# Trying to wrap my brain around entanglement-superposition

Could entangled superposition be something like the state of a mutiple choice question where 1)there are two or more options for answers (...the nature of a multiple choice question ) before an answer is chosen by the observer-test taker and 2) the state of the question once the observer/test-taker answers the question. Before the question is answered the answers are in a kind of superposition - possibilities with accompanying probability. Once answered, the results take on a their differentiated "entangled" state... the one answer "chosen" determines the state of the other options - "not chosen". In binary quantum terms, "chosen" =1 , "not chosen" =0.

In this way the test taker (observer) defines the identity of the answers rather than the designer of the question...i.e. the focus of the answer is on which answer is chosen, not the content of the answer or even if it is right or wrong.

What think thee?

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bhobba
Mentor
What you are describing is classical probability theory. The possible outcomes are the answers to questions and are called pure states. When the outcome could be a randomly selected pure state that is called a mixed state - that is the questions before an answer is selected. QM is different - the pure states themselves can give different pure states as outcomes if observed (this is called a superposition) - classical probability theory cant do this. If you have a pure state - then that's it - you can't observe it to get another pure state. Every time you observe it you get exactly the same pure state.

Here is an example. Before you throw a dice the outcome is the number 1 to 6 with a probability of 1/6th. That's a mixed state. Throw it and you get 1 to 6. Lets say you get 1. Doesn't matter what you do unless you throw the dice again it will be 1 when you observe it.

Now lets look at QM and see what happens in the famed Stern-Gerlach experiment:
http://en.wikipedia.org/wiki/Stern–Gerlach_experiment

We measure the spin in say the x direction and you get two possible values - called spin up and spin down - suppose it's up. Its in a pure state whose x direction of spin is up. Measure it again and you get the same value - fine. This is exactly the same as the dice situation - sweet. Now measure the the spin in another direction say y and you again get two values - up or down. Say its up so its in a pure state in the y direction of up. Great. But now measure the spin in the x direction - if it was like classical probability theory you should get up. But that's not what happens - you do not get the same value - sometimes its up and sometimes its down. Somehow measuring it in a different direction caused the value in the first direction to change. This is not like your answering question analogy. It would be like you answered question 1 then answered question 2 and somehow that changed the answer to question 1. Pure states do not remain 'fixed' like in classical probability theory.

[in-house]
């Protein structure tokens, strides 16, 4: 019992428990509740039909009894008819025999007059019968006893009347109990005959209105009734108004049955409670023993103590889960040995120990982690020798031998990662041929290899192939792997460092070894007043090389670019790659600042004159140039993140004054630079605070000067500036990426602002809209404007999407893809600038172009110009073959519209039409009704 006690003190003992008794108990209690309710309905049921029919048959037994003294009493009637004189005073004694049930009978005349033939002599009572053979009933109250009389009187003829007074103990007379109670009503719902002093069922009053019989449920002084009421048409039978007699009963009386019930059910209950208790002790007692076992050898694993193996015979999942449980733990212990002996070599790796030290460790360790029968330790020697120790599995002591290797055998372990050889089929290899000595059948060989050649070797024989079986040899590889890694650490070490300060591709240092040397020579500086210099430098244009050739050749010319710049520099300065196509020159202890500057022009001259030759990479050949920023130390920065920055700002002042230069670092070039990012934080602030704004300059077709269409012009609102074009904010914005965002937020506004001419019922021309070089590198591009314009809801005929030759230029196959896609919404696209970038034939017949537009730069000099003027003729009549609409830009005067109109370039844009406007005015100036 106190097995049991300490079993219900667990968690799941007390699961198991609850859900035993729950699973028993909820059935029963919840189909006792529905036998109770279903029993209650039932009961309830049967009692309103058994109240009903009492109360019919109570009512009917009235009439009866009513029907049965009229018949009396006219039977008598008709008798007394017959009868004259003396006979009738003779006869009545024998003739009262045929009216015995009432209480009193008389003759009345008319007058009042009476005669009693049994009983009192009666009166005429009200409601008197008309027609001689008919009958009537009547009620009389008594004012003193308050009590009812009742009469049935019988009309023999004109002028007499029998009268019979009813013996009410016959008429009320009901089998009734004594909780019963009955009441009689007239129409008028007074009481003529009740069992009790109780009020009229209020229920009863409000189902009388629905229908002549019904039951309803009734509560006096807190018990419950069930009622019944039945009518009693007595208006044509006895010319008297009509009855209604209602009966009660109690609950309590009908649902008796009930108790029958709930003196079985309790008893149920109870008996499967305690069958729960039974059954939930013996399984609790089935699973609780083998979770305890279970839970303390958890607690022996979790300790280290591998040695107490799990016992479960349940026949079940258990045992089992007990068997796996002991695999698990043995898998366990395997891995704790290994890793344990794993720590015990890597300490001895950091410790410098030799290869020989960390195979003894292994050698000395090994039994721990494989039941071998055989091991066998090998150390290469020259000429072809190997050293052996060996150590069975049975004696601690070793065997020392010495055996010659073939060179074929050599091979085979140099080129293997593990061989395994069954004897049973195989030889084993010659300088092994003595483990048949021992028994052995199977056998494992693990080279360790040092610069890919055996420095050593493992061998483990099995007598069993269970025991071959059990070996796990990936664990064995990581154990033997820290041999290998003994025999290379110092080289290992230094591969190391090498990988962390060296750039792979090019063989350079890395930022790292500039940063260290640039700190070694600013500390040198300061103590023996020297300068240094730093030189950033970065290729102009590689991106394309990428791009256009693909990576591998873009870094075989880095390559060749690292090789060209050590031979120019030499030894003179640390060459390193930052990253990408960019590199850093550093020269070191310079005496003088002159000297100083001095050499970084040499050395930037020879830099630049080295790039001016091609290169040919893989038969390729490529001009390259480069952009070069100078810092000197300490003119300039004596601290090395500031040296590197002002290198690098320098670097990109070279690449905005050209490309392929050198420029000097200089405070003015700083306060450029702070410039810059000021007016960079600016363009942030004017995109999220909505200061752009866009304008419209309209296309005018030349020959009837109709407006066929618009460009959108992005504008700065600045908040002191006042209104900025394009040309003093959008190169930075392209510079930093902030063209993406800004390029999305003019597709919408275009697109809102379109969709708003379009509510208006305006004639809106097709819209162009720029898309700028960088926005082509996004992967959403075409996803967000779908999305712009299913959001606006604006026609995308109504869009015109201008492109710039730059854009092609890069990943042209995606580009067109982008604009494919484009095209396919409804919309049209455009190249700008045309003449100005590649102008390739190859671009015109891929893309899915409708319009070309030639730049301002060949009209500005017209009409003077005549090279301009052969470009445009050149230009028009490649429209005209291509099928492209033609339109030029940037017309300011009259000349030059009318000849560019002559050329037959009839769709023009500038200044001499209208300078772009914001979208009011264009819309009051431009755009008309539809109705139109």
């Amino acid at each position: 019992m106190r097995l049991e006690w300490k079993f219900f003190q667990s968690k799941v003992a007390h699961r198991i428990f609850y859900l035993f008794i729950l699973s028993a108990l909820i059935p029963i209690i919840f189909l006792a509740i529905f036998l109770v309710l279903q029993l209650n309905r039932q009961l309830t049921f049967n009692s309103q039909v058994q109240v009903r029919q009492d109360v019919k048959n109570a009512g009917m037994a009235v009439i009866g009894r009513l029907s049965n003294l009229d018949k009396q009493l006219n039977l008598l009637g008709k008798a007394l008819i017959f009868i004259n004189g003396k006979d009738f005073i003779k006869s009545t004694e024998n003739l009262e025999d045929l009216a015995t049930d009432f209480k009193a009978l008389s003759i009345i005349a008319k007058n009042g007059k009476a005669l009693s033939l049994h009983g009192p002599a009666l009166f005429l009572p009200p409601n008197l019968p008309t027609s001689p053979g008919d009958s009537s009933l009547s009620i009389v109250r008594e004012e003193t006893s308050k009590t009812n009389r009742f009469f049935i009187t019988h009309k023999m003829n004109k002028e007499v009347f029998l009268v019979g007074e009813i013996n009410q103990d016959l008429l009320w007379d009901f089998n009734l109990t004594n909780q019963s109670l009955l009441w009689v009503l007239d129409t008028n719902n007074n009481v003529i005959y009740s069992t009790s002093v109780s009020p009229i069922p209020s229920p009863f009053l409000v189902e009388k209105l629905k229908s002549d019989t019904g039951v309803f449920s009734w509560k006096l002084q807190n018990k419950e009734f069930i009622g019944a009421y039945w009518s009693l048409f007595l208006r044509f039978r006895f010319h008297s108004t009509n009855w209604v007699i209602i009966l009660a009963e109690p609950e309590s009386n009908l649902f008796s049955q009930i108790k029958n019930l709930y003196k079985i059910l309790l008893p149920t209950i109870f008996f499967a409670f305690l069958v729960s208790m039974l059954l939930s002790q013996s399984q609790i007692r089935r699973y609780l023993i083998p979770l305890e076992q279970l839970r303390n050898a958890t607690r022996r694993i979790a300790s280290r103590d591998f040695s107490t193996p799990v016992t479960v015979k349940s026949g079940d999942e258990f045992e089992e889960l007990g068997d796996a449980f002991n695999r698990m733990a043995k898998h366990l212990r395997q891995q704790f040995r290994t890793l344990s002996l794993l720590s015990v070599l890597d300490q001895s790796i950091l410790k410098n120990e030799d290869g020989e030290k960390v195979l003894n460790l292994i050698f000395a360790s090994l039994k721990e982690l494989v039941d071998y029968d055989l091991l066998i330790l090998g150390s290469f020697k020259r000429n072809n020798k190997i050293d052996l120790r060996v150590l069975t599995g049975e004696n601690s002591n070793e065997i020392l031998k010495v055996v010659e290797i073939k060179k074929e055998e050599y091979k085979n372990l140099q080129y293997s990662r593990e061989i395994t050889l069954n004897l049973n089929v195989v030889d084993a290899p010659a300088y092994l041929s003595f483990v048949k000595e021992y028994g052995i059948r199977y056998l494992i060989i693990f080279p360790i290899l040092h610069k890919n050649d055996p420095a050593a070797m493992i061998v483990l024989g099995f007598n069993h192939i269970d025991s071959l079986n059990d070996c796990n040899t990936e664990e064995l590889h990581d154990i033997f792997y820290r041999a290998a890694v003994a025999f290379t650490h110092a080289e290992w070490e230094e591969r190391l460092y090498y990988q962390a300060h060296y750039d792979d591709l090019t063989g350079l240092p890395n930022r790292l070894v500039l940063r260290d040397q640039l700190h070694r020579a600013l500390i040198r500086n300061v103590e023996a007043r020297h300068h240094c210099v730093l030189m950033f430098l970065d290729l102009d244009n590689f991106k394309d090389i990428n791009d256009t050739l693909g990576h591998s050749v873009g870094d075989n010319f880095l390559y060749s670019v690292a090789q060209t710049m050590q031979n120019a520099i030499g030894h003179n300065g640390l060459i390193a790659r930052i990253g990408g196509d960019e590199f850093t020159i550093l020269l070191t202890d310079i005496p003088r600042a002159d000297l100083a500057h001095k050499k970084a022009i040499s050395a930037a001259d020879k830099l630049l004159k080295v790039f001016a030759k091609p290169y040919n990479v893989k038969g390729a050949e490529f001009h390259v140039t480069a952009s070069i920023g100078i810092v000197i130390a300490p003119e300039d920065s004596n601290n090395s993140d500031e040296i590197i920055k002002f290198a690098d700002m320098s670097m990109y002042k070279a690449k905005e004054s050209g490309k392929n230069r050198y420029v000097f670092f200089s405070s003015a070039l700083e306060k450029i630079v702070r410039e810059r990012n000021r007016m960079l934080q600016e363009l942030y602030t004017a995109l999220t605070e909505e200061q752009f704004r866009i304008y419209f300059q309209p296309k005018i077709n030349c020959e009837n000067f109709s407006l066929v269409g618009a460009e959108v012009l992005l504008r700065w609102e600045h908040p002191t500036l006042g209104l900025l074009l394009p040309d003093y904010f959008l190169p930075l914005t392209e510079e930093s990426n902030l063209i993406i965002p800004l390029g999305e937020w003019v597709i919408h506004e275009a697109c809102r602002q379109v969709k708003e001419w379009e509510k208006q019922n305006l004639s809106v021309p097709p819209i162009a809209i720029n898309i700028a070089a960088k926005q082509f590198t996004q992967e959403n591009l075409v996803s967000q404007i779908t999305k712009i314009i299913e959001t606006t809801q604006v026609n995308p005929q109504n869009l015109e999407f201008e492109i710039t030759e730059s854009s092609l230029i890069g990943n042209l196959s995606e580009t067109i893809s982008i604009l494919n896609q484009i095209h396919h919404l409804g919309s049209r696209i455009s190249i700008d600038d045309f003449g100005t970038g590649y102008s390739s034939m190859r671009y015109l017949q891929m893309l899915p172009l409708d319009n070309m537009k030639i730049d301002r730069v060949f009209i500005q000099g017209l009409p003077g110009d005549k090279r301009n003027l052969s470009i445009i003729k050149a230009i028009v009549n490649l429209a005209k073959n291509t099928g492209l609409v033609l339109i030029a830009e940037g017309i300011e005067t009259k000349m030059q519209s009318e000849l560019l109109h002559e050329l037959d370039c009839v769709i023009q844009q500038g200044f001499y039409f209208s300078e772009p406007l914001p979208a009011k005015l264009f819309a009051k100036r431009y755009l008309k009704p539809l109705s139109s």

QM also has mixed states - which are randomly selected pure states - but it has the added feature observations can change pure states into other pure states.

Check out:
http://arxiv.org/pdf/quant-ph/0101012v4.pdf
http://arxiv.org/pdf/0911.0695v1.pdf

Thanks
Bill

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I appreciate the feedback and references Bill. I'm hungry to learn more, so you gave me more to chew on.
Thanks
Dave

Just to underline Bill's point a bit: there is no classical analogue of entanglement. I know it's helpful when learning someone to try to draw analogies between what you're studying and what you already know, but such analogies are very precarious in quantum mechanics. Some of the key ideas in QM, like entanglement, aren't like anything else you're already familiar with. So, the answer to, "Is entanglement like X?" (where X is some everyday thing) is always going to be no.